Liz Berger, convener (5 participants)
Yong Cho and Savannah Esquivel, conveners (9 participants)
Kim Dionne, convener (10 participants)
Annie Ditta, convener (5 participants)
Marziyeh Kameli, convener (4 participants)
Lawrence Lan, convener (5 participants)
Jessica Masini, convener (9 participants)
Magnolia Yang Sao Yia, convener (12 participants)
Cathy Thomas, convener (6 participants)
Magnolia Yang Sao Yia, convener, group #2 (10 participants)

Project Development Workshop Awards provide funds for a CHASS faculty member to host scholars or subject matter experts for an open discussion of the faculty member’s book manuscript, film, play or substantial creative project with the aim of moving it towards completion and submission (to a press, film festival, theatre, gallery show etc.) Hosted online or in person, workshops can be private or open to pre-registered campus participants. Through an annual call, the Center provides small grants, matching funds and administrative support.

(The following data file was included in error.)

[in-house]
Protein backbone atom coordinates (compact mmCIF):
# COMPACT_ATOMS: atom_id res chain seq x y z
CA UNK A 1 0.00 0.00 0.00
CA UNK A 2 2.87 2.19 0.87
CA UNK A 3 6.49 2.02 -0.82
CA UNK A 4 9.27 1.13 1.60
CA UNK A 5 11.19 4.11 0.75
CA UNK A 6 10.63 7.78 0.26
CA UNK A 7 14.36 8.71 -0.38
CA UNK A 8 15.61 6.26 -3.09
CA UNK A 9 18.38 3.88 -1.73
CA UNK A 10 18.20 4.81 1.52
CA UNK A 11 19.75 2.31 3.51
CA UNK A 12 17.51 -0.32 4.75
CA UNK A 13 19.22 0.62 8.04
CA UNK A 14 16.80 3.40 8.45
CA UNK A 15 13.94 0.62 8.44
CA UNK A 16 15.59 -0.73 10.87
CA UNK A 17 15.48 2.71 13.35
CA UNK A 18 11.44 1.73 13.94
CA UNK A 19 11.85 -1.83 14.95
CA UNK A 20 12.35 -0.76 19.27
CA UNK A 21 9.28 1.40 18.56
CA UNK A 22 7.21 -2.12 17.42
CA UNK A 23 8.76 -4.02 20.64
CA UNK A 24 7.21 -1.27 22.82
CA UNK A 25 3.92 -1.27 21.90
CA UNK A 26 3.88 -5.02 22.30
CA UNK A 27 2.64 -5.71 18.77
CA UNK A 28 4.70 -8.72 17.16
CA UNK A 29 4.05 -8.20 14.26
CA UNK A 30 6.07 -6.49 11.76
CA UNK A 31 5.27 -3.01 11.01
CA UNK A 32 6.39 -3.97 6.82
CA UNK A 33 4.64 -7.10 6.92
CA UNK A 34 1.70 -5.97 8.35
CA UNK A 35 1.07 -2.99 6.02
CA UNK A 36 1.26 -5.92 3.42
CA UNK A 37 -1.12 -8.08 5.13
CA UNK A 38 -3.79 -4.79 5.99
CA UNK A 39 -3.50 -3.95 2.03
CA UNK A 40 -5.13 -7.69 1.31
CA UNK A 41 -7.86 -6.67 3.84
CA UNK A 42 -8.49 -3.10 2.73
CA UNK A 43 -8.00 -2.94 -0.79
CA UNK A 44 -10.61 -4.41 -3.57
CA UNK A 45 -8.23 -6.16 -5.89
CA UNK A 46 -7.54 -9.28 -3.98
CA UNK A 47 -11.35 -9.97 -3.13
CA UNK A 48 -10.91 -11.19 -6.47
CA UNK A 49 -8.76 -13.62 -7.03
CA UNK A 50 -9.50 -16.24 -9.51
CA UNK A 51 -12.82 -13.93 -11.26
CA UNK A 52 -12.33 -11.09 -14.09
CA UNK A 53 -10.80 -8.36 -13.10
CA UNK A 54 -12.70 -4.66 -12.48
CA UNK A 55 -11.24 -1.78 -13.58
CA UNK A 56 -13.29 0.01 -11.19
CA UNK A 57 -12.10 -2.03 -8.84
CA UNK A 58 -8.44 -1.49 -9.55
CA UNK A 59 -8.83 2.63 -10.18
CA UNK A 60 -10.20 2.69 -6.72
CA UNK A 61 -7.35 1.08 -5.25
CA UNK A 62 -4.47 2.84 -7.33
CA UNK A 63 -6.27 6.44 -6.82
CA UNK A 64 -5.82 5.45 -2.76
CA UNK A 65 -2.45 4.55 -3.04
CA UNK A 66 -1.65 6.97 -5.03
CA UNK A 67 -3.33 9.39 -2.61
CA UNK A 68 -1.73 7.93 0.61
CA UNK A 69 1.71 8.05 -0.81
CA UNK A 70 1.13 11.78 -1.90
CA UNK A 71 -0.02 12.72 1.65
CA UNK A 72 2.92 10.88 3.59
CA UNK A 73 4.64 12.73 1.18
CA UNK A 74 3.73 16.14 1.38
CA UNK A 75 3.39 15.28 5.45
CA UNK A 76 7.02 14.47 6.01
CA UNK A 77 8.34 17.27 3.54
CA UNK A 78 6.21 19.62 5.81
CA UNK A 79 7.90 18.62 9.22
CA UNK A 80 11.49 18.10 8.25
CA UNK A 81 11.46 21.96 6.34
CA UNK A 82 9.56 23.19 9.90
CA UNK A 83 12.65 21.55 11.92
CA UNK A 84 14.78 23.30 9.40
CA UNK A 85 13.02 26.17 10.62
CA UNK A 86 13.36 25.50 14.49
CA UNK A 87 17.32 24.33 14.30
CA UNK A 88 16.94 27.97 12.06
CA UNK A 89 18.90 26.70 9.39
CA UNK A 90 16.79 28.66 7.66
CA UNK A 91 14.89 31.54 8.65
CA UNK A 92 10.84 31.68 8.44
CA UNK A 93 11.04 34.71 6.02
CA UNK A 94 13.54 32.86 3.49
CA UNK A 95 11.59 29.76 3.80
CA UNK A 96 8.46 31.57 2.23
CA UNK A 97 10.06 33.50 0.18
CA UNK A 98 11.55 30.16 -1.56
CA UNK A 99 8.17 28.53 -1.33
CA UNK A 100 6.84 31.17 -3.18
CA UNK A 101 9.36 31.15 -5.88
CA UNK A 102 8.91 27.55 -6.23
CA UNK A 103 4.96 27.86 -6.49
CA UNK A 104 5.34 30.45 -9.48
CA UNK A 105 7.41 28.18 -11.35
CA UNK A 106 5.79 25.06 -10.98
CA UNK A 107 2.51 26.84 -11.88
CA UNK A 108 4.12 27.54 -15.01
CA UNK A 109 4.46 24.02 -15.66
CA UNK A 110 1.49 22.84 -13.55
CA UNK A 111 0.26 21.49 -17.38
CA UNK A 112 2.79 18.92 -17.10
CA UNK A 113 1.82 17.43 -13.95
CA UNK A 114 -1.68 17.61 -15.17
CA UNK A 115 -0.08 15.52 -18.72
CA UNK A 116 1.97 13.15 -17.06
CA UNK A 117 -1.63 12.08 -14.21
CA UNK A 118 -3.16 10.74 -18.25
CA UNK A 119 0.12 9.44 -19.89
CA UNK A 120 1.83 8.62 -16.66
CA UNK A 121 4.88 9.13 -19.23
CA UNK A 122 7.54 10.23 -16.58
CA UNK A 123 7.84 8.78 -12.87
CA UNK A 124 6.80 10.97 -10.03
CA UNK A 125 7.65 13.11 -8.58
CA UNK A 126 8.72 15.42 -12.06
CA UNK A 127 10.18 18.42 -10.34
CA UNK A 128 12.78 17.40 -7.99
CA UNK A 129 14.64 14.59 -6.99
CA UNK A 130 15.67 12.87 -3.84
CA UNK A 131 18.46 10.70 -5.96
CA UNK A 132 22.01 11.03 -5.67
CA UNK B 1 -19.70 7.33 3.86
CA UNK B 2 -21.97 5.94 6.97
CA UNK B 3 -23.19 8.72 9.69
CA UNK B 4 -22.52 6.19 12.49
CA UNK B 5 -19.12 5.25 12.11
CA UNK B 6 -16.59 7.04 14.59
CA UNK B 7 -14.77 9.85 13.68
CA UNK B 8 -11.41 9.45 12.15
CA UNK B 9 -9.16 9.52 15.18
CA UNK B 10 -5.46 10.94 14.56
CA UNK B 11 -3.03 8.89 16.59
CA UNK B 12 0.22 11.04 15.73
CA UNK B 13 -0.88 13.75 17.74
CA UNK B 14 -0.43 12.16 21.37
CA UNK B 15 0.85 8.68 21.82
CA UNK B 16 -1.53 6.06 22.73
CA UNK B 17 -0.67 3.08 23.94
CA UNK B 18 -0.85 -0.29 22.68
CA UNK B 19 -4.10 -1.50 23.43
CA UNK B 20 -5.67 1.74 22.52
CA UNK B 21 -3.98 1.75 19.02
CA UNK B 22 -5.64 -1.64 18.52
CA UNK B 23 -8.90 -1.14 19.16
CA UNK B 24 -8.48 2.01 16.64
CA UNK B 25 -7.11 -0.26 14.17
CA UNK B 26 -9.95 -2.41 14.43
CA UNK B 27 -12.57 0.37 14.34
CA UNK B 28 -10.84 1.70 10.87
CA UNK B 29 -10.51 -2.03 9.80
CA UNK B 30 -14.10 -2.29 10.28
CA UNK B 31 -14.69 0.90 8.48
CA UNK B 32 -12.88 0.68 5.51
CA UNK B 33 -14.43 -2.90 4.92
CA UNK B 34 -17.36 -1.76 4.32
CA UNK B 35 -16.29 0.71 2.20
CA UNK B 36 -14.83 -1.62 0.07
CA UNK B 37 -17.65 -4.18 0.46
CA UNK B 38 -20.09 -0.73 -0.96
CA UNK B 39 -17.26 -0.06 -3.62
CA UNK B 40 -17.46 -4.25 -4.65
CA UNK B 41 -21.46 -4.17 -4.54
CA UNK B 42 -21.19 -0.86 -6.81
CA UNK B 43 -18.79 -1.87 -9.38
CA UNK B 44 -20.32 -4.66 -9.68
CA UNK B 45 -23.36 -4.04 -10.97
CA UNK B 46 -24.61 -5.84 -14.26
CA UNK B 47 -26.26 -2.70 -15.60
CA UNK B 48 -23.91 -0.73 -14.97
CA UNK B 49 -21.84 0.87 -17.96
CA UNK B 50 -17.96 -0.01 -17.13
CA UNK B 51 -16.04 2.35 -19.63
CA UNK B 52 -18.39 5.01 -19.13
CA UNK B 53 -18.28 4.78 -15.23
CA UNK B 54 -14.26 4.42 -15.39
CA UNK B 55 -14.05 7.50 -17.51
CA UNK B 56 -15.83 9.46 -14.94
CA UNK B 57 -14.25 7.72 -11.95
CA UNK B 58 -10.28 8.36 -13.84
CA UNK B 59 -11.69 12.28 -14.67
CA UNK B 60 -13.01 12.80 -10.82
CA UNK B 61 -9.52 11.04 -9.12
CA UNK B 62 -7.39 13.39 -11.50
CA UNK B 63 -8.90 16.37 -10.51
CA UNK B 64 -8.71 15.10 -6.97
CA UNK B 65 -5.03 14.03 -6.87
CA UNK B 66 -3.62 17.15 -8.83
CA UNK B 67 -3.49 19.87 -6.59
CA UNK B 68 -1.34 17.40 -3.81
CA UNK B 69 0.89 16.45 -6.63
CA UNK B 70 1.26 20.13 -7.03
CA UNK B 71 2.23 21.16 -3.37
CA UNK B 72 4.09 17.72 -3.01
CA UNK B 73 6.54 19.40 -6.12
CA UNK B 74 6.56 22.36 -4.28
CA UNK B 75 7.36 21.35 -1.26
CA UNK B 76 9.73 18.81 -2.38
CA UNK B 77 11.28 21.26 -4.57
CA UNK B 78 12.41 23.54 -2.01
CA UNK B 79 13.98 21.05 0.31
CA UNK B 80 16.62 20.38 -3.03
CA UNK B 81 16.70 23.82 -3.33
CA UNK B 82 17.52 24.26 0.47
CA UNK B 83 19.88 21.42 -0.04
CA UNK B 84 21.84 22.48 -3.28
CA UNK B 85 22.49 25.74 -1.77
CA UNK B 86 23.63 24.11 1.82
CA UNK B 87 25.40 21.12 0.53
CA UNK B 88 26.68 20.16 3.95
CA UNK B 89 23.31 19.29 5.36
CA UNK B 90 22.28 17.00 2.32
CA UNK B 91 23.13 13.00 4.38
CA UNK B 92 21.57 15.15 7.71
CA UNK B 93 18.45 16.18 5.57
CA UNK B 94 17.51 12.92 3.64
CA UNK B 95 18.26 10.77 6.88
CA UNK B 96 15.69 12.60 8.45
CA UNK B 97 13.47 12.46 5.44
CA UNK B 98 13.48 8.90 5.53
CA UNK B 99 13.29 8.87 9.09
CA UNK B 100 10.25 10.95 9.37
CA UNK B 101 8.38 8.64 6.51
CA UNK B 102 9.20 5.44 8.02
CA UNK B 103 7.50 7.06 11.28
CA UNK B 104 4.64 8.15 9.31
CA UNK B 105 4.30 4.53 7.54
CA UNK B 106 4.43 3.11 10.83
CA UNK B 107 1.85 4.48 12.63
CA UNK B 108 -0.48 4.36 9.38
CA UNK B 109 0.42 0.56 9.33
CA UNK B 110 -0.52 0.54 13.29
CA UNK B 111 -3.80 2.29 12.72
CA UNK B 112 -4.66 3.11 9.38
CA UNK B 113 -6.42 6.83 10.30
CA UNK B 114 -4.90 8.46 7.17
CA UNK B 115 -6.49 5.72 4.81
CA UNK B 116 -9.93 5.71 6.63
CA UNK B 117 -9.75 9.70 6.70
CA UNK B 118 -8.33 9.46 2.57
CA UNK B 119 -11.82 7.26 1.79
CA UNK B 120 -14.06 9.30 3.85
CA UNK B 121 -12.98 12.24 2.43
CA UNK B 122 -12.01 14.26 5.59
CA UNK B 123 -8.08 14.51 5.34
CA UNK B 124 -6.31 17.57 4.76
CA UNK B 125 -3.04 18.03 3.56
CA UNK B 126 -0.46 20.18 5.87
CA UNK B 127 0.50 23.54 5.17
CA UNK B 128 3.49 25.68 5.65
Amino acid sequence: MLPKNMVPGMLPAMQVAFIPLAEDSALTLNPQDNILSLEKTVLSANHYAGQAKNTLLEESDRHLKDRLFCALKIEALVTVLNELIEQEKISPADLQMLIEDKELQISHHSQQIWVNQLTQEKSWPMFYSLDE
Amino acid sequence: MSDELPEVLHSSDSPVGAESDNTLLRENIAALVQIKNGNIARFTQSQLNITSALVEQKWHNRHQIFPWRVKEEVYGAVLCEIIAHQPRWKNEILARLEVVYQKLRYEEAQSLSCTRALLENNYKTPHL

Apply now!

2020-21 Participants

Farah Godrej (Political Science) “Prison Yoga and Meditation: South Asian Text and Practice in the US Carceral System”
Anthony Jerry (Anthropology) “Chasing Blackness: Racial Economies and the Production of Citizenship in Mexico”
Richard Rodriguez (Media & Cultural Studies) “Undocumented Desires: Fantasies of Latino Male Sexuality”
Michele Salzman (History) “The ‘Falls’ of Rome: Transformations of the City in Late Antiquity (270-603 CE)”
Dana Simmons (History) “Hungry, Thinking with Animals” (Funded by a a grant from the University of California Office of the President Multi-campus Research Programs and Initiative Funding through the UC Humanities Research Institute.)
Victoria Reyes (Sociology) Academic Outsider
Annika Speer (Theatre, Film & Digital Production) Missing: A Musical Dramedy
Bronwyn Leebaw (Political Science) After Slumber: Transformative Justice, Memories of Resistance, and the Lessons of the Past

Helpful Resources

Faculty Book Workshop Guide by CISSR
Workshop Planning Guide by Matthew Salganick
How to Plan a Book Manuscript Workshop by Karen Tani